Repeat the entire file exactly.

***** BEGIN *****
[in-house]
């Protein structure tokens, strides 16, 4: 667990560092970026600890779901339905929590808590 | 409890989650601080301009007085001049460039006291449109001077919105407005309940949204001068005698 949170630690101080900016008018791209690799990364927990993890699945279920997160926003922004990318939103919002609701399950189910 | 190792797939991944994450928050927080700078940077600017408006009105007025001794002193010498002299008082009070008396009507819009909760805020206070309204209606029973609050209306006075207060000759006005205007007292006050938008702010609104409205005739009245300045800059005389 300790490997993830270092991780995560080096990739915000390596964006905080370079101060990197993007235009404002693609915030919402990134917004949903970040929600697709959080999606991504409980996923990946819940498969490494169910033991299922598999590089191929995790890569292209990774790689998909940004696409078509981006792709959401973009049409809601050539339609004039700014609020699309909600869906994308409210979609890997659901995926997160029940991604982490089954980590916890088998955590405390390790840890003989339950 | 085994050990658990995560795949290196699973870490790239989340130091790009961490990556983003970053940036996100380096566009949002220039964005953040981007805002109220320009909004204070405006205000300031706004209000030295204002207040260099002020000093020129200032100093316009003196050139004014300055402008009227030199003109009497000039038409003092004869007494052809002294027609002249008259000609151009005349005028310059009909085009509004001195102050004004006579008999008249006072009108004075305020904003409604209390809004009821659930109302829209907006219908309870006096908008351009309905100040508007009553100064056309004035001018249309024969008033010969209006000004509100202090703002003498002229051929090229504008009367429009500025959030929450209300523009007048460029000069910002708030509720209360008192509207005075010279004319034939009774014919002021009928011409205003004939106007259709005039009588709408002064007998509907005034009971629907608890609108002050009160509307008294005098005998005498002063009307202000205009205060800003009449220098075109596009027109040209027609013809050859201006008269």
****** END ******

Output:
[in-house]
């Protein structure tokens, strides 16, 4: 667990560092970026600890779901339905929590808590 | 409890989650601080301009007085001049460039006291449109001077919105407005309940949204001068005698 949170630690101080900016008018791209690799990364927990993890699945279920997160926003922004990318939103919002609701399950189910 | 190792797939991944994450928050927080700078940077600017408006009105007025001794002193010498002299008082009070008396009507819009909760805020206070309204209606029973609050209306006075207060000759006005205007007292006050938008702010609104409205005739009245300045800059005389 300790490997993830270092991780995560080096990739915000390596964006905080370079101060990197993007235009404002693609915030919402990134917004949903970040929600697709959080999606991504409980996923990946819940498969490494169910033991299922598999590089191929995790890569292209990774790689998909940004696409078509981006792709959401973009049409809601050539339609004039700014609020699309909600869906994308409210979609890997659901995926997160029940991604982490089954980590916890088998955590405390390790840890003989339950 | 085994050990658990995560795949290196699973870490790239989340130091790009961490990556983003970053940036996100380096566009949002220039964005953040981007805002109220320009909004204070405006205000300031706004209000030295204002207040260099002020000093020129200032100093316009003196050139004014300055402008009227030199003109009497000039038409003092004869007494052809002294027609002249008259000609151009005349005028310059009909085009509004001195102050004004006579008999008249006072009108004075305020904003409604209390809004009821659930109302829209907006219908309870006096908008351009309905100040508007009553100064056309004035001018249309024969008033010969209006000004509100202090703002003498002229051929090229504008009367429009500025959030929450209300523009007048460029000069910002708030509720209360008192509207005075010279004319034939009774014919002021009928011409205003004939106007259709005039009588709408002064007998509907005034009971629907608890609108002050009160509307008294005098005998005498002063009307202000205009205060800003009449220098075109596009027109040209027609013809050859201006008269």